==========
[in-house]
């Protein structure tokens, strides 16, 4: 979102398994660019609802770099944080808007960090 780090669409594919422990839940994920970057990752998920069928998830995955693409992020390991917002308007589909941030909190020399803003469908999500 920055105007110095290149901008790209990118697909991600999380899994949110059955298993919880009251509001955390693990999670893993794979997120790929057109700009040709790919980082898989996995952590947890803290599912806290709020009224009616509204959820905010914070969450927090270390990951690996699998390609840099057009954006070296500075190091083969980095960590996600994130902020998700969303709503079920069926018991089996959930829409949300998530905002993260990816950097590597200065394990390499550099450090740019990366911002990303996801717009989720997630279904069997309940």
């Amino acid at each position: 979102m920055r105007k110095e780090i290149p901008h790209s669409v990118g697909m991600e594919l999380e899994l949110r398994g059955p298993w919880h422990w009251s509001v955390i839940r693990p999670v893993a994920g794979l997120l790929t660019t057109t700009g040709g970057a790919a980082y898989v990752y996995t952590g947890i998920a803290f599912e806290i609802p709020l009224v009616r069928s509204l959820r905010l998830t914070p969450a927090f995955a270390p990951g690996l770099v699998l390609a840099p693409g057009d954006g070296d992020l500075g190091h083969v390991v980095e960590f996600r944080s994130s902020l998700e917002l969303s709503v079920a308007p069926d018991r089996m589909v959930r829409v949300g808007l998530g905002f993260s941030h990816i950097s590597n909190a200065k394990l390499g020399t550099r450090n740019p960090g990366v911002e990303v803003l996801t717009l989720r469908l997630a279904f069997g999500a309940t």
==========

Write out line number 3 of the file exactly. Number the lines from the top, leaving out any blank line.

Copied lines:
């Amino acid at each position: 979102m920055r105007k110095e780090i290149p901008h790209s669409v990118g697909m991600e594919l999380e899994l949110r398994g059955p298993w919880h422990w009251s509001v955390i839940r693990p999670v893993a994920g794979l997120l790929t660019t057109t700009g040709g970057a790919a980082y898989v990752y996995t952590g947890i998920a803290f599912e806290i609802p709020l009224v009616r069928s509204l959820r905010l998830t914070p969450a927090f995955a270390p990951g690996l770099v699998l390609a840099p693409g057009d954006g070296d992020l500075g190091h083969v390991v980095e960590f996600r944080s994130s902020l998700e917002l969303s709503v079920a308007p069926d018991r089996m589909v959930r829409v949300g808007l998530g905002f993260s941030h990816i950097s590597n909190a200065k394990l390499g020399t550099r450090n740019p960090g990366v911002e990303v803003l996801t717009l989720r469908l997630a279904f069997g999500a309940t």